Retirement Plan Audits: When do I need one?
With the passing of the October 15th deadline, tax season has finally ended. October 15th is not just the extended deadline for taxes to be filled. It is also the extended deadline for Form 5500 to be filed for retirement plans, and if the plan is a “large plan”, an audit of the retirement plan is required to be performed prior to filing the 5500. What is a large retirement plan and when do you need an audit of your retirement plan?
The Department of Labor requires all large plans to be audited prior to the 5500 being file. A large plan is defined as a plan with 120 eligible employees at the beginning of the plan year. Eligible employees are all employees who are eligible to participate in the plan, including those employees who are eligible to participate but have chosen not to.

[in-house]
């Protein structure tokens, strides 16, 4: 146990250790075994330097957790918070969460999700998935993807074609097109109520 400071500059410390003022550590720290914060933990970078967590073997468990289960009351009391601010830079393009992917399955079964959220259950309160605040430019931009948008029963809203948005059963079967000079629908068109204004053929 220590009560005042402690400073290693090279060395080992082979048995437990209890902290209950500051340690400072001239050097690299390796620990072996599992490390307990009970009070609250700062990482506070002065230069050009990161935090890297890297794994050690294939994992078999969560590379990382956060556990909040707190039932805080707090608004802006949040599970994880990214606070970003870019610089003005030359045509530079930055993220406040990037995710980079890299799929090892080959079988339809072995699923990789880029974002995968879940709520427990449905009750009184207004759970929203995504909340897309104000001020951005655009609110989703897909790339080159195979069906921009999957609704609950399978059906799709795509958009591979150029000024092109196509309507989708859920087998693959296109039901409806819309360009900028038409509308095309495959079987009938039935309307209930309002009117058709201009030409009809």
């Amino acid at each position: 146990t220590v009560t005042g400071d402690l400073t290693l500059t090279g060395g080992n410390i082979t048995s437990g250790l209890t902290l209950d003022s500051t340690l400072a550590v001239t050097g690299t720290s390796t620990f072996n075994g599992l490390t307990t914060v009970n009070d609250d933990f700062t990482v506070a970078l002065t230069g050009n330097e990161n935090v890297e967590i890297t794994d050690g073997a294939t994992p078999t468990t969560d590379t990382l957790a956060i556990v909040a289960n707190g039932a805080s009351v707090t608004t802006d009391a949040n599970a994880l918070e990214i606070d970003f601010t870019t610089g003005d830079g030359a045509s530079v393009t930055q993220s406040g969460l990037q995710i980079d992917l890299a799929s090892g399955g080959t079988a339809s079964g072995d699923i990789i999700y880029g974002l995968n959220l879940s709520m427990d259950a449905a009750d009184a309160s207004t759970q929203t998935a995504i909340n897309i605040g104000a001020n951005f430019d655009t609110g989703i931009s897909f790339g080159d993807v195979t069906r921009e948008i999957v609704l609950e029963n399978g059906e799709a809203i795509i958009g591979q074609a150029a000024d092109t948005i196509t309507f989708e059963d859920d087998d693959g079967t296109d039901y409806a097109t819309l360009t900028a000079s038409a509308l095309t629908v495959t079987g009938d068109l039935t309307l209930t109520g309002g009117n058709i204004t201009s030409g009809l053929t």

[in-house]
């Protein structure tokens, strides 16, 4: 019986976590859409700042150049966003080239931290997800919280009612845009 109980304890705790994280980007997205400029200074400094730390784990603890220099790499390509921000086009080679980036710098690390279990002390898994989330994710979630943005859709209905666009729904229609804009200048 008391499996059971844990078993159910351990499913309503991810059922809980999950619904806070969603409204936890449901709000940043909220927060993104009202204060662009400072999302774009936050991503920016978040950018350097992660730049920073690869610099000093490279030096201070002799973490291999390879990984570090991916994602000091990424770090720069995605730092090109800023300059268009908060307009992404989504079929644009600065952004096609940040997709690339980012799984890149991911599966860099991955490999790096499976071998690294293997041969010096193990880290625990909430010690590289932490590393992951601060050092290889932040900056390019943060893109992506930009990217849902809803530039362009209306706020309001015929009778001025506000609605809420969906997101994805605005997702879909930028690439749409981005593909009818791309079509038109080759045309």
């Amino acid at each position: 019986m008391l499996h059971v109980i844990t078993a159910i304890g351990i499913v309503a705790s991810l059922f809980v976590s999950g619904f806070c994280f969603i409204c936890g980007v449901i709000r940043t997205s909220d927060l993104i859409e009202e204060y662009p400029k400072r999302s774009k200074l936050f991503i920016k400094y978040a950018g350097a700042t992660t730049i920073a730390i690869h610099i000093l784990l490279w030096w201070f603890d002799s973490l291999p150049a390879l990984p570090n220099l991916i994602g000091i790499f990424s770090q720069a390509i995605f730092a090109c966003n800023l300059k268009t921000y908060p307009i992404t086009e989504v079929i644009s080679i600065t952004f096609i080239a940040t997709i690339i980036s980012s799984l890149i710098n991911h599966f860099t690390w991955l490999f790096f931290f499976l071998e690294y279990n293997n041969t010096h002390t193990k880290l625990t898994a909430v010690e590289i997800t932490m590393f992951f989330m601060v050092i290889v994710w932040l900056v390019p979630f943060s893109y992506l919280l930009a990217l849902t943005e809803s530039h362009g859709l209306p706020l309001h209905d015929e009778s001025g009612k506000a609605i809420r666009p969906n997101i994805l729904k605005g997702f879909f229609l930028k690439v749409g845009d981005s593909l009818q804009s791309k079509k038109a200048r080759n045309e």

For example, a company has 100 employees on January 1, 2020, all of whom are allowed to participate in the company’s retirement plan. During 2020, the company hires an additional 20 employees, all of whom become eligible to participate in the plan during the year. By January 1, 2021, the company has 120 employees who are eligible to participate in the plan.
In this example, the company does not need an audit of their retirement plan for 2020, as they had less than 120 employees as of the beginning of the plan year (January 1, 2020). They will be required to have an audit for 2021 however, as they had 120 employees as of the beginning of that plan year (January 1, 2021).
It is important to actively monitor eligible employees if you have a retirement plan, so that you can be prepared to file the form 5500 on time (due July 31st or extended October 15th). Be sure to review your records and contact your plan administrator so that you know if and when you will need an audit.